Arcadia in Wayne County, New York — The American Northeast (Mid-Atlantic)
A Vast Enterprise
A Vast Enterprise
The Erie Canal was a vast commercial enterprise that required an army of men, women, and children to maintain and operate: surveyors, engineers, lock tenders, toll collectors, bridge operators, repair crews, and bank patrollers (whose job it was to find leaks in the canal bank), all earned their livelihoods working on the canal.
By 1845, an additional 25,000 people operated the 4,000 boats that plied the canal. Packets, barges cargo boats, and scows all had crews that included a captain, steersman, cook, deck hands, and hoggees (teamsters who drove mule teams pulling the boats).
This "army” of workers also required thousands of merchants, tavern keepers, hostellers, shopkeepers, liverymen, and less reputable sorts to feed, clothe, bathe, house, and see to all their needs.
[captions] Mule team pulling a string of barges at Newark. A barge near Newark, NY, c.1910. The Middle Lock at Newark. An arch-truss bridge near the Middle Lock at Newark. A quiet day on the canal at Newark, NY. A barge near Newark, NY.
Tales of Three Travelers
Written accounts of
Job Mattison, on the other hand, traveled on a less expensive, much slower freight boat ten years later. Mattison's reason for traveling the Canal also differed. Bound for a cousin's homestead in Wisconsin Territory, the 24-year-old Mattison was trying to decide if he should emigrate west with thousands of other Canal travelers.
What They Wrote
Like other American authors-James Fenimore Cooper, Harriet Beecher Stowe, and Mark Twain - Hawthorne wrote about the Erie Canal.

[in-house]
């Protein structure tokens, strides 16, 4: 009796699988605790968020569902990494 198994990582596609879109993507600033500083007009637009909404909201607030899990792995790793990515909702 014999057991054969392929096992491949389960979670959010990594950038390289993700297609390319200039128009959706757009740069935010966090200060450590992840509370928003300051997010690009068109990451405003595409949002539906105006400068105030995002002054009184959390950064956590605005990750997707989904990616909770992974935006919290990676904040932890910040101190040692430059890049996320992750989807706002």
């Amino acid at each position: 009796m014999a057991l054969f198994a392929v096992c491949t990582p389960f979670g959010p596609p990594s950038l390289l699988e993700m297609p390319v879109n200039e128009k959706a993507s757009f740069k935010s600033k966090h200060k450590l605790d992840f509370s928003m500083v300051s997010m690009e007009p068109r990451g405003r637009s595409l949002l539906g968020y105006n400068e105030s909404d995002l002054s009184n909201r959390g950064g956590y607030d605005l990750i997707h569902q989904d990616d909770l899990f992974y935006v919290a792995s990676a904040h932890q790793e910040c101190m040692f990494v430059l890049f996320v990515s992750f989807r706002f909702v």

"Surely, the water of this canal must be the most fertilizing of all fluids: for it causes towns - with their masses of brick and stone, their churches and theatres, their business and hubbub, their luxury and refinement, their gay dames and polished citizens - to spring up, till, in time, the wondrous stream may flow between two continuous lines of buildings, through one thronged street, from Buffalo to Albany."
In 1845, Job Mattison sent his family clipped shorthand
"Met 76 boats to day.... A Syracuse about 8 in the morning, the black legs [gambler] got five dollars of the red haired Englishman playing thimble.
The travel journal of Clarissa Burroughs included descriptions of New York landscapes and Canal infrastructure as well as life aboard a packet boat.
[captions] Nathaniel Hawthorne. George Harvey's 1837 watercolor "Pittsford on the Erie Canal", shows a packet boat filled with tourists and travellers pulled by horse team, a common scene in the early years of the Erie Canal.
Erected by New York State Canals.
Topics and series. This historical marker is listed in these topic lists: Arts, Letters, Music • Industry & Commerce • Man-Made Features • Waterways & Vessels. In addition, it is included in the Erie Canal series list.
Location. 43° 3.16′ N, 77° 7.602′ W. Marker is in Arcadia, New York, in Wayne County. Marker is at the intersection of West Shore Boulevard and Whitbeck Road, on the right when traveling east on West Shore Boulevard. Marker is in Harder Canal Park. Touch for map. Marker is in this post office area: Newark NY 14513, United States of America. Touch for directions.
Other nearby markers. At least 8 other markers are within 3 miles of this marker, measured as the crow flies. Rear Admiral Leslie E. Gehres (approx. 1.4 miles away); The Fox Sisters (approx. 1.6 miles away); The Birthplace of Modern Spiritualism (approx. 1.6 miles away); Joseph Miller (approx. 1.6 miles away); Arcadia War Memorial (approx. 1.7 miles away); In Memory of Those from This Community (approx. 1.7 miles away); Mora Motor Car (approx. 2.2 miles away); The Lockville Locks in Newark (approx. 2.2 miles away). Touch for a list and map of all markers in Arcadia.
Credits. This page was last revised on May 23, 2018. It was originally submitted on May 23, 2018, by Anton Schwarzmueller of Wilson, New York. This page has been viewed 140 times since then and 20 times this year. Photos: 1, 2, 3. submitted on May 23, 2018, by Anton Schwarzmueller of Wilson, New York.